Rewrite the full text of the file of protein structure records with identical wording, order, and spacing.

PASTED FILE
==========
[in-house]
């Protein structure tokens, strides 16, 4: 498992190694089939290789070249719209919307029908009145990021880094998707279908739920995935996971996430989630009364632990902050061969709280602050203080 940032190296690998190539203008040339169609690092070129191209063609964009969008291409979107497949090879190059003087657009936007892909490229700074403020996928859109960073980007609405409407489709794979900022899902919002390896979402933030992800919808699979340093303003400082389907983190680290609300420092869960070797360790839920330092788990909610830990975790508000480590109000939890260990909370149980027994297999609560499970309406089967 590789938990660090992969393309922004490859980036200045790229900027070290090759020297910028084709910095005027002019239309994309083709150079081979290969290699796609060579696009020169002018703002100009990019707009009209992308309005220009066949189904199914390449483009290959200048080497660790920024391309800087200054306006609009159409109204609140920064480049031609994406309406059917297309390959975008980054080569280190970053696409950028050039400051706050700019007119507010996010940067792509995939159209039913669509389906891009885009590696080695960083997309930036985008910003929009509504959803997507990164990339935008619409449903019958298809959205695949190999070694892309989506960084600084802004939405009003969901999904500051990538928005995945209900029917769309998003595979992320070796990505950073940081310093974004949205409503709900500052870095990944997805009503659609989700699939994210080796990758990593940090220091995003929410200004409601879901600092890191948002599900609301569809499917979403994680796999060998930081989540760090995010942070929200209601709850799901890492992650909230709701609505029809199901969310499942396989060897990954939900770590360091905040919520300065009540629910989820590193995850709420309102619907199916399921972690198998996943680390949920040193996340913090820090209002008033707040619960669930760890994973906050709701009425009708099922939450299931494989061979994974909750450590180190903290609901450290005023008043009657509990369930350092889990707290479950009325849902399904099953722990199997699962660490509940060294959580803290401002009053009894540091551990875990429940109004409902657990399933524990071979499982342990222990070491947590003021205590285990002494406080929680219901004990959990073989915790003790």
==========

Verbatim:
[in-house]
């Protein structure tokens, strides 16, 4: 498992190694089939290789070249719209919307029908009145990021880094998707279908739920995935996971996430989630009364632990902050061969709280602050203080 940032190296690998190539203008040339169609690092070129191209063609964009969008291409979107497949090879190059003087657009936007892909490229700074403020996928859109960073980007609405409407489709794979900022899902919002390896979402933030992800919808699979340093303003400082389907983190680290609300420092869960070797360790839920330092788990909610830990975790508000480590109000939890260990909370149980027994297999609560499970309406089967 590789938990660090992969393309922004490859980036200045790229900027070290090759020297910028084709910095005027002019239309994309083709150079081979290969290699796609060579696009020169002018703002100009990019707009009209992308309005220009066949189904199914390449483009290959200048080497660790920024391309800087200054306006609009159409109204609140920064480049031609994406309406059917297309390959975008980054080569280190970053696409950028050039400051706050700019007119507010996010940067792509995939159209039913669509389906891009885009590696080695960083997309930036985008910003929009509504959803997507990164990339935008619409449903019958298809959205695949190999070694892309989506960084600084802004939405009003969901999904500051990538928005995945209900029917769309998003595979992320070796990505950073940081310093974004949205409503709900500052870095990944997805009503659609989700699939994210080796990758990593940090220091995003929410200004409601879901600092890191948002599900609301569809499917979403994680796999060998930081989540760090995010942070929200209601709850799901890492992650909230709701609505029809199901969310499942396989060897990954939900770590360091905040919520300065009540629910989820590193995850709420309102619907199916399921972690198998996943680390949920040193996340913090820090209002008033707040619960669930760890994973906050709701009425009708099922939450299931494989061979994974909750450590180190903290609901450290005023008043009657509990369930350092889990707290479950009325849902399904099953722990199997699962660490509940060294959580803290401002009053009894540091551990875990429940109004409902657990399933524990071979499982342990222990070491947590003021205590285990002494406080929680219901004990959990073989915790003790």